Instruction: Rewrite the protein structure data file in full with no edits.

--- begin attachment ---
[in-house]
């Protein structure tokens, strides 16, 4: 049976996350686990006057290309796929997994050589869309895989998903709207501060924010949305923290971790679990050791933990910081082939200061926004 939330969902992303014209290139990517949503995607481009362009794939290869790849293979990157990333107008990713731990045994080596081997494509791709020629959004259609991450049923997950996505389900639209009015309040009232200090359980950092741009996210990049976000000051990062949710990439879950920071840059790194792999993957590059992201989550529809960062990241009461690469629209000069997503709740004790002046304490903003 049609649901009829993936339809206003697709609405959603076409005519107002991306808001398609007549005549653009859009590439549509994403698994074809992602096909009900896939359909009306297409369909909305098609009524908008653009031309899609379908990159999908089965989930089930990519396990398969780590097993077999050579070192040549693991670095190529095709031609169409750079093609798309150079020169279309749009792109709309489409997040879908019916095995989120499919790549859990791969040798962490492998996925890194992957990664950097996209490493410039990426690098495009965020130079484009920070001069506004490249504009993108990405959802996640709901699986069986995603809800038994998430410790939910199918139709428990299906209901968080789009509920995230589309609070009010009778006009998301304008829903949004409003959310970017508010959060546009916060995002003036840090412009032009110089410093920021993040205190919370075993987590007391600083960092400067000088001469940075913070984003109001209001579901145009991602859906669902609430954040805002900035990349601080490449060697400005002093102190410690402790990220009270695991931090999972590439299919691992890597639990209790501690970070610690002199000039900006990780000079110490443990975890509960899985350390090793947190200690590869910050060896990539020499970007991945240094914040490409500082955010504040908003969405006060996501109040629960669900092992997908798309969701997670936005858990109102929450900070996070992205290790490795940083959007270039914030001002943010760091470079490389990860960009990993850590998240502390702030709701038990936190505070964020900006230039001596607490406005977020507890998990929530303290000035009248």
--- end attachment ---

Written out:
[in-house]
């Protein structure tokens, strides 16, 4: 049976996350686990006057290309796929997994050589869309895989998903709207501060924010949305923290971790679990050791933990910081082939200061926004 939330969902992303014209290139990517949503995607481009362009794939290869790849293979990157990333107008990713731990045994080596081997494509791709020629959004259609991450049923997950996505389900639209009015309040009232200090359980950092741009996210990049976000000051990062949710990439879950920071840059790194792999993957590059992201989550529809960062990241009461690469629209000069997503709740004790002046304490903003 049609649901009829993936339809206003697709609405959603076409005519107002991306808001398609007549005549653009859009590439549509994403698994074809992602096909009900896939359909009306297409369909909305098609009524908008653009031309899609379908990159999908089965989930089930990519396990398969780590097993077999050579070192040549693991670095190529095709031609169409750079093609798309150079020169279309749009792109709309489409997040879908019916095995989120499919790549859990791969040798962490492998996925890194992957990664950097996209490493410039990426690098495009965020130079484009920070001069506004490249504009993108990405959802996640709901699986069986995603809800038994998430410790939910199918139709428990299906209901968080789009509920995230589309609070009010009778006009998301304008829903949004409003959310970017508010959060546009916060995002003036840090412009032009110089410093920021993040205190919370075993987590007391600083960092400067000088001469940075913070984003109001209001579901145009991602859906669902609430954040805002900035990349601080490449060697400005002093102190410690402790990220009270695991931090999972590439299919691992890597639990209790501690970070610690002199000039900006990780000079110490443990975890509960899985350390090793947190200690590869910050060896990539020499970007991945240094914040490409500082955010504040908003969405006060996501109040629960669900092992997908798309969701997670936005858990109102929450900070996070992205290790490795940083959007270039914030001002943010760091470079490389990860960009990993850590998240502390702030709701038990936190505070964020900006230039001596607490406005977020507890998990929530303290000035009248």